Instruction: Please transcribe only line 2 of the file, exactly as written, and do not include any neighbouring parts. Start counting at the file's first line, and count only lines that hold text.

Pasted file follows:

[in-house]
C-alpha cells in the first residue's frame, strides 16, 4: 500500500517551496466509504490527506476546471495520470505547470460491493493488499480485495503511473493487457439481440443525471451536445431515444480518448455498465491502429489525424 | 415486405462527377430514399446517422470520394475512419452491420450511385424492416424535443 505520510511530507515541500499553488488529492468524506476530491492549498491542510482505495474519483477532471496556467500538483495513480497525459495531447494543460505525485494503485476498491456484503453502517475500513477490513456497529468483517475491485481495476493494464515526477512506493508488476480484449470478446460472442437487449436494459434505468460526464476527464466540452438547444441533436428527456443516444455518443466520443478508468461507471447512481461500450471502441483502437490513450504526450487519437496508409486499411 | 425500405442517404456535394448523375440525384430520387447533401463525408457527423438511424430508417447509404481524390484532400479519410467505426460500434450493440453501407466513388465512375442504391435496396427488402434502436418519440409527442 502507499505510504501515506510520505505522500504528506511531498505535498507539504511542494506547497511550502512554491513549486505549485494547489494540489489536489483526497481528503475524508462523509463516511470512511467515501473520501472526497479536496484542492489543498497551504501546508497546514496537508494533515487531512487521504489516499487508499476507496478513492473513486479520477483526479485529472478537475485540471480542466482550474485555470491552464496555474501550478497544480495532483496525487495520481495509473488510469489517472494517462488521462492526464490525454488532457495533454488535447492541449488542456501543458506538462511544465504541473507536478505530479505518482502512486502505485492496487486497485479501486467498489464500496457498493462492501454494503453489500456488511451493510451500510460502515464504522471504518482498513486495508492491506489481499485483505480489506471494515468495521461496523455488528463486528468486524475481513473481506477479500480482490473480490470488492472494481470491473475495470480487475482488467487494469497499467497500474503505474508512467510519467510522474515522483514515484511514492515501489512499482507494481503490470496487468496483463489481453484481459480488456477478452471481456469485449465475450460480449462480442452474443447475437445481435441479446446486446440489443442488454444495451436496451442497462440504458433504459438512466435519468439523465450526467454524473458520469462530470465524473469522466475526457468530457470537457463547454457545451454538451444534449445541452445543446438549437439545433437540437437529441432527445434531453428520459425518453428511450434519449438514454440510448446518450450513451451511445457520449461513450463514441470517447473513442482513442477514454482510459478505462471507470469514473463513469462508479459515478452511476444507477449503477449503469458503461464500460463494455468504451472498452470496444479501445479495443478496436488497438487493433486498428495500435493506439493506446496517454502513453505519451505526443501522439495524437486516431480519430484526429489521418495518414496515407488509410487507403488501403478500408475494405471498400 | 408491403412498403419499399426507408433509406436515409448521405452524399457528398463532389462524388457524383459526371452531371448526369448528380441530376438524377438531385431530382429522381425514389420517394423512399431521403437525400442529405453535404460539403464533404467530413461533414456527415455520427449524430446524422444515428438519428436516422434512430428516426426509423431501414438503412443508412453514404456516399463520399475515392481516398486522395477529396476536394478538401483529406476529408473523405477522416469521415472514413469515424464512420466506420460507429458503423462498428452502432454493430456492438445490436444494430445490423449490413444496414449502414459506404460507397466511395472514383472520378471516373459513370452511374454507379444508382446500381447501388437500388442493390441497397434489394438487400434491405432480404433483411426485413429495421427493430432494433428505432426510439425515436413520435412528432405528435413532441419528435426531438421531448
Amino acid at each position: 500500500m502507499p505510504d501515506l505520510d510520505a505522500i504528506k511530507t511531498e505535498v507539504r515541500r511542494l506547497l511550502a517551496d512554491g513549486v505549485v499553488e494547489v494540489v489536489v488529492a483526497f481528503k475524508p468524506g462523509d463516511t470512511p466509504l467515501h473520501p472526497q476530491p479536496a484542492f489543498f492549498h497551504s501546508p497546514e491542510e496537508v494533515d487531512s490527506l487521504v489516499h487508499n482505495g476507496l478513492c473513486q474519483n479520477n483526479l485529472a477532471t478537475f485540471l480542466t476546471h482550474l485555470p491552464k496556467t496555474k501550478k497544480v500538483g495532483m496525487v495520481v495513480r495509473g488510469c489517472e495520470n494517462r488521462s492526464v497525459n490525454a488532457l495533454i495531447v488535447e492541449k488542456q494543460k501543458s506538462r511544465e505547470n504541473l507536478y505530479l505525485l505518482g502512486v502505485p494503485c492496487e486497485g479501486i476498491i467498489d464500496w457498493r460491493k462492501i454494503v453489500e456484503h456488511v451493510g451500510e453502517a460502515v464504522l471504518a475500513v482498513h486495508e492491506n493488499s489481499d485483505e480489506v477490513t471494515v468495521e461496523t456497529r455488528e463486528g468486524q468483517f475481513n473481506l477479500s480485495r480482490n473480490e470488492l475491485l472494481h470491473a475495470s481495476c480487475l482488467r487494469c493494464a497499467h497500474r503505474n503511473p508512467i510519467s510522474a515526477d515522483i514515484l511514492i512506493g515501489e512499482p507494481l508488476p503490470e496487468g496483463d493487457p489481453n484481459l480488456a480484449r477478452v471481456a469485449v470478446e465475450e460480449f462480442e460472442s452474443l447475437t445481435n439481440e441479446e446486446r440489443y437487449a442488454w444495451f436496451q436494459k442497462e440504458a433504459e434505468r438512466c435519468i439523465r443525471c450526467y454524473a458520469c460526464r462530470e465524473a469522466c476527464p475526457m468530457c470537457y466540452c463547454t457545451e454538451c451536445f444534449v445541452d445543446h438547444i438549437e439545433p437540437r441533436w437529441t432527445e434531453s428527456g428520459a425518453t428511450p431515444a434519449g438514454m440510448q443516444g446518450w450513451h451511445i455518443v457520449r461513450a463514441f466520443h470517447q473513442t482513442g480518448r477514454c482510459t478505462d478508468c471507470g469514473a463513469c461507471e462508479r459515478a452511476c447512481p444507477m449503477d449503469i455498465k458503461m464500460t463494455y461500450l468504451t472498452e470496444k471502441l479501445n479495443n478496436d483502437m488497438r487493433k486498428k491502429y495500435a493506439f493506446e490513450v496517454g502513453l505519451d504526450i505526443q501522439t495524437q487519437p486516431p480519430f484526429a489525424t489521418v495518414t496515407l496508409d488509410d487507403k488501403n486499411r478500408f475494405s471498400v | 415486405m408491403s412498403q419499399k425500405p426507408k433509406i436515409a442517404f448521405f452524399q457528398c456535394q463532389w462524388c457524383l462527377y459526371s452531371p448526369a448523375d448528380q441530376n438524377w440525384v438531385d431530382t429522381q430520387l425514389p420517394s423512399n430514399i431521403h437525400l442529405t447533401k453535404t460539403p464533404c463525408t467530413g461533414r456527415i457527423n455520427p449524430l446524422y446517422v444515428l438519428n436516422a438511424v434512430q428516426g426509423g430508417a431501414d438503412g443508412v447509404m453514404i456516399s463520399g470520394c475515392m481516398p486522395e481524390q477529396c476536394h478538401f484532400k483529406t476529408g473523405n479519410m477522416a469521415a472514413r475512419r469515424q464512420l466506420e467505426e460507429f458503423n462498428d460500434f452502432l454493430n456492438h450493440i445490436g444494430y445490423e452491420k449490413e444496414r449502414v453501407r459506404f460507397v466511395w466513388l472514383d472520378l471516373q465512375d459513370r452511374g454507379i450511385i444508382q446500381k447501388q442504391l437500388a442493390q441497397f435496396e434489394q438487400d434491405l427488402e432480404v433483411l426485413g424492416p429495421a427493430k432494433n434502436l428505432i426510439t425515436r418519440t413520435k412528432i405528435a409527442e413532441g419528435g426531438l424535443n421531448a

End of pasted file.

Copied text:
C-alpha cells in the first residue's frame, strides 16, 4: 500500500517551496466509504490527506476546471495520470505547470460491493493488499480485495503511473493487457439481440443525471451536445431515444480518448455498465491502429489525424 | 415486405462527377430514399446517422470520394475512419452491420450511385424492416424535443 505520510511530507515541500499553488488529492468524506476530491492549498491542510482505495474519483477532471496556467500538483495513480497525459495531447494543460505525485494503485476498491456484503453502517475500513477490513456497529468483517475491485481495476493494464515526477512506493508488476480484449470478446460472442437487449436494459434505468460526464476527464466540452438547444441533436428527456443516444455518443466520443478508468461507471447512481461500450471502441483502437490513450504526450487519437496508409486499411 | 425500405442517404456535394448523375440525384430520387447533401463525408457527423438511424430508417447509404481524390484532400479519410467505426460500434450493440453501407466513388465512375442504391435496396427488402434502436418519440409527442 502507499505510504501515506510520505505522500504528506511531498505535498507539504511542494506547497511550502512554491513549486505549485494547489494540489489536489483526497481528503475524508462523509463516511470512511467515501473520501472526497479536496484542492489543498497551504501546508497546514496537508494533515487531512487521504489516499487508499476507496478513492473513486479520477483526479485529472478537475485540471480542466482550474485555470491552464496555474501550478497544480495532483496525487495520481495509473488510469489517472494517462488521462492526464490525454488532457495533454488535447492541449488542456501543458506538462511544465504541473507536478505530479505518482502512486502505485492496487486497485479501486467498489464500496457498493462492501454494503453489500456488511451493510451500510460502515464504522471504518482498513486495508492491506489481499485483505480489506471494515468495521461496523455488528463486528468486524475481513473481506477479500480482490473480490470488492472494481470491473475495470480487475482488467487494469497499467497500474503505474508512467510519467510522474515522483514515484511514492515501489512499482507494481503490470496487468496483463489481453484481459480488456477478452471481456469485449465475450460480449462480442452474443447475437445481435441479446446486446440489443442488454444495451436496451442497462440504458433504459438512466435519468439523465450526467454524473458520469462530470465524473469522466475526457468530457470537457463547454457545451454538451444534449445541452445543446438549437439545433437540437437529441432527445434531453428520459425518453428511450434519449438514454440510448446518450450513451451511445457520449461513450463514441470517447473513442482513442477514454482510459478505462471507470469514473463513469462508479459515478452511476444507477449503477449503469458503461464500460463494455468504451472498452470496444479501445479495443478496436488497438487493433486498428495500435493506439493506446496517454502513453505519451505526443501522439495524437486516431480519430484526429489521418495518414496515407488509410487507403488501403478500408475494405471498400 | 408491403412498403419499399426507408433509406436515409448521405452524399457528398463532389462524388457524383459526371452531371448526369448528380441530376438524377438531385431530382429522381425514389420517394423512399431521403437525400442529405453535404460539403464533404467530413461533414456527415455520427449524430446524422444515428438519428436516422434512430428516426426509423431501414438503412443508412453514404456516399463520399475515392481516398486522395477529396476536394478538401483529406476529408473523405477522416469521415472514413469515424464512420466506420460507429458503423462498428452502432454493430456492438445490436444494430445490423449490413444496414449502414459506404460507397466511395472514383472520378471516373459513370452511374454507379444508382446500381447501388437500388442493390441497397434489394438487400434491405432480404433483411426485413429495421427493430432494433428505432426510439425515436413520435412528432405528435413532441419528435426531438421531448